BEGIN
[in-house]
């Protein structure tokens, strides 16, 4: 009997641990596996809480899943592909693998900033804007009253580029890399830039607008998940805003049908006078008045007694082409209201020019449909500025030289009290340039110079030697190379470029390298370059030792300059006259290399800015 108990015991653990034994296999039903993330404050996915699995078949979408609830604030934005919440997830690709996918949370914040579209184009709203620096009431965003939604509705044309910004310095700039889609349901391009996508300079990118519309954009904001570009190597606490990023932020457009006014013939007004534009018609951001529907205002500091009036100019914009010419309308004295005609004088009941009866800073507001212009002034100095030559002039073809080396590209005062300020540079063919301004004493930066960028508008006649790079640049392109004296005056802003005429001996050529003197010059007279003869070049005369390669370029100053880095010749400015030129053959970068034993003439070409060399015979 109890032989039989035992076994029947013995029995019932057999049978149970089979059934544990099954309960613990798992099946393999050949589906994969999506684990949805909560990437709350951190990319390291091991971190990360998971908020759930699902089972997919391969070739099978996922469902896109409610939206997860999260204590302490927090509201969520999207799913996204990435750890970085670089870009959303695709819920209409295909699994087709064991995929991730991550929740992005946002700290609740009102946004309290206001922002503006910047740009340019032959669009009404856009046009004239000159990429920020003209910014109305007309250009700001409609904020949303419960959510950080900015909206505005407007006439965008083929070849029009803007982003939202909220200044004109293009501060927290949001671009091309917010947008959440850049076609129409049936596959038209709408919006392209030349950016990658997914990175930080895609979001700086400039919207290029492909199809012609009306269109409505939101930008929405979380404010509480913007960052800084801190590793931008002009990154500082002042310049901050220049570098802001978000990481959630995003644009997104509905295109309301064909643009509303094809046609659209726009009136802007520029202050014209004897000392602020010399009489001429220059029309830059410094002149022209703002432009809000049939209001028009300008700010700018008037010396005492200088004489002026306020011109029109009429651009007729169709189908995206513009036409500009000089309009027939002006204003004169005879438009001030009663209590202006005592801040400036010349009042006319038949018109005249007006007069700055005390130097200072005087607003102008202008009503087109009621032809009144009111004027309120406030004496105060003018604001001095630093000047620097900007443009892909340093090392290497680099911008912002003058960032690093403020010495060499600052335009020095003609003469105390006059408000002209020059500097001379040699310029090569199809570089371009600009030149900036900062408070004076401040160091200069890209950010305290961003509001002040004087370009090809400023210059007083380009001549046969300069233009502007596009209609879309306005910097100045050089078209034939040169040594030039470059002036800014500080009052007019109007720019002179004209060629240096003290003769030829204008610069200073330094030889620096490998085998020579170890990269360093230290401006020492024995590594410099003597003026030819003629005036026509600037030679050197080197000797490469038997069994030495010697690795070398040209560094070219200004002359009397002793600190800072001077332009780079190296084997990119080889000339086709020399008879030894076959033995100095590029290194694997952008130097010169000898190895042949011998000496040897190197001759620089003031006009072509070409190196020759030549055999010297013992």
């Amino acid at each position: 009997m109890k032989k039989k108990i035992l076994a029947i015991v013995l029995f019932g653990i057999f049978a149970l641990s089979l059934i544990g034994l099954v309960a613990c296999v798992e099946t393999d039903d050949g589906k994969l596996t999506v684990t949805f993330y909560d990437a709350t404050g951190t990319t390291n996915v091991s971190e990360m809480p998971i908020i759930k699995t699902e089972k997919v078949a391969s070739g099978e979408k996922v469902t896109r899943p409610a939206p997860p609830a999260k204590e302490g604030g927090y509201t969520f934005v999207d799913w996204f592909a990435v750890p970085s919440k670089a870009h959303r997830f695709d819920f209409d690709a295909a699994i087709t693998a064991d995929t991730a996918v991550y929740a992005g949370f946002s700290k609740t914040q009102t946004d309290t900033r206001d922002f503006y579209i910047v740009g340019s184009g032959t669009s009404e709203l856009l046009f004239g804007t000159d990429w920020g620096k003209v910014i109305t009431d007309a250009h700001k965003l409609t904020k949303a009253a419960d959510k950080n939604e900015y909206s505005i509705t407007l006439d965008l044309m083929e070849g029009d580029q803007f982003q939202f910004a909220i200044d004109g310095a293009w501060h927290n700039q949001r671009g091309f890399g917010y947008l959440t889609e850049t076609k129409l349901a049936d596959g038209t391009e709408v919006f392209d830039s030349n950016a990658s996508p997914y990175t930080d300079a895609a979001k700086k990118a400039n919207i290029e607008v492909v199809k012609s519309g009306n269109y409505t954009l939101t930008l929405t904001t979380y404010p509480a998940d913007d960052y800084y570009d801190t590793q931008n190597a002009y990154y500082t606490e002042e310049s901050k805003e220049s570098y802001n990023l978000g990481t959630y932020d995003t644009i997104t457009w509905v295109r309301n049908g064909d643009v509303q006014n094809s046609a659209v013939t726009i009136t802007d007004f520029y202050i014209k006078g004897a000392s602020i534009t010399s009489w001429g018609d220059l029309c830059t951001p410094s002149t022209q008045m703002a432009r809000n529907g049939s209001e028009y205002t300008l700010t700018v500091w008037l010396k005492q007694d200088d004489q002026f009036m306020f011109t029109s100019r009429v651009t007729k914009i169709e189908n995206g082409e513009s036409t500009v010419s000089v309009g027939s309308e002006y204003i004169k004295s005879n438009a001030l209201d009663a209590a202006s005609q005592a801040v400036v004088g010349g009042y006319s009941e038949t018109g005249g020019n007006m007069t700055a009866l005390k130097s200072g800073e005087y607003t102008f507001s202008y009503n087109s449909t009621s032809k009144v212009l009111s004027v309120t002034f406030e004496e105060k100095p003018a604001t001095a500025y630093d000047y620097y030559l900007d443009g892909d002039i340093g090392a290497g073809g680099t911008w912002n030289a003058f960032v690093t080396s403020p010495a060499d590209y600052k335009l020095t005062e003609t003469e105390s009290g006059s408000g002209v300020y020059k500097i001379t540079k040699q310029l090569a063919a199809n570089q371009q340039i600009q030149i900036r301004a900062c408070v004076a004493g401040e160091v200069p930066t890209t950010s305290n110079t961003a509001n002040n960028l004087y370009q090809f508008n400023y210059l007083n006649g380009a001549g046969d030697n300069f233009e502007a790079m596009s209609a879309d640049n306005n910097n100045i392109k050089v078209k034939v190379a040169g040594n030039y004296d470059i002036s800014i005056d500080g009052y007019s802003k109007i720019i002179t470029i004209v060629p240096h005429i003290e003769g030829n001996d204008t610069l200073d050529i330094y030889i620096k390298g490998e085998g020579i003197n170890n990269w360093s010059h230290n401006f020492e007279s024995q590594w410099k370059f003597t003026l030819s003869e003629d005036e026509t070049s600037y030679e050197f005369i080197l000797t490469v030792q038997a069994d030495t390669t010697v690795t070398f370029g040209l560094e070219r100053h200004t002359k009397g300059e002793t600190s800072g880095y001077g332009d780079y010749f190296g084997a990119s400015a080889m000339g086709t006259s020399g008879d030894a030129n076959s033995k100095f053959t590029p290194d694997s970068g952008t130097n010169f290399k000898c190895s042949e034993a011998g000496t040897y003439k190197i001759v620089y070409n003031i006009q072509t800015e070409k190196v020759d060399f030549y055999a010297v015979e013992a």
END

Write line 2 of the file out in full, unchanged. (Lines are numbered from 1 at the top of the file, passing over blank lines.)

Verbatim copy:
């Protein structure tokens, strides 16, 4: 009997641990596996809480899943592909693998900033804007009253580029890399830039607008998940805003049908006078008045007694082409209201020019449909500025030289009290340039110079030697190379470029390298370059030792300059006259290399800015 108990015991653990034994296999039903993330404050996915699995078949979408609830604030934005919440997830690709996918949370914040579209184009709203620096009431965003939604509705044309910004310095700039889609349901391009996508300079990118519309954009904001570009190597606490990023932020457009006014013939007004534009018609951001529907205002500091009036100019914009010419309308004295005609004088009941009866800073507001212009002034100095030559002039073809080396590209005062300020540079063919301004004493930066960028508008006649790079640049392109004296005056802003005429001996050529003197010059007279003869070049005369390669370029100053880095010749400015030129053959970068034993003439070409060399015979 109890032989039989035992076994029947013995029995019932057999049978149970089979059934544990099954309960613990798992099946393999050949589906994969999506684990949805909560990437709350951190990319390291091991971190990360998971908020759930699902089972997919391969070739099978996922469902896109409610939206997860999260204590302490927090509201969520999207799913996204990435750890970085670089870009959303695709819920209409295909699994087709064991995929991730991550929740992005946002700290609740009102946004309290206001922002503006910047740009340019032959669009009404856009046009004239000159990429920020003209910014109305007309250009700001409609904020949303419960959510950080900015909206505005407007006439965008083929070849029009803007982003939202909220200044004109293009501060927290949001671009091309917010947008959440850049076609129409049936596959038209709408919006392209030349950016990658997914990175930080895609979001700086400039919207290029492909199809012609009306269109409505939101930008929405979380404010509480913007960052800084801190590793931008002009990154500082002042310049901050220049570098802001978000990481959630995003644009997104509905295109309301064909643009509303094809046609659209726009009136802007520029202050014209004897000392602020010399009489001429220059029309830059410094002149022209703002432009809000049939209001028009300008700010700018008037010396005492200088004489002026306020011109029109009429651009007729169709189908995206513009036409500009000089309009027939002006204003004169005879438009001030009663209590202006005592801040400036010349009042006319038949018109005249007006007069700055005390130097200072005087607003102008202008009503087109009621032809009144009111004027309120406030004496105060003018604001001095630093000047620097900007443009892909340093090392290497680099911008912002003058960032690093403020010495060499600052335009020095003609003469105390006059408000002209020059500097001379040699310029090569199809570089371009600009030149900036900062408070004076401040160091200069890209950010305290961003509001002040004087370009090809400023210059007083380009001549046969300069233009502007596009209609879309306005910097100045050089078209034939040169040594030039470059002036800014500080009052007019109007720019002179004209060629240096003290003769030829204008610069200073330094030889620096490998085998020579170890990269360093230290401006020492024995590594410099003597003026030819003629005036026509600037030679050197080197000797490469038997069994030495010697690795070398040209560094070219200004002359009397002793600190800072001077332009780079190296084997990119080889000339086709020399008879030894076959033995100095590029290194694997952008130097010169000898190895042949011998000496040897190197001759620089003031006009072509070409190196020759030549055999010297013992």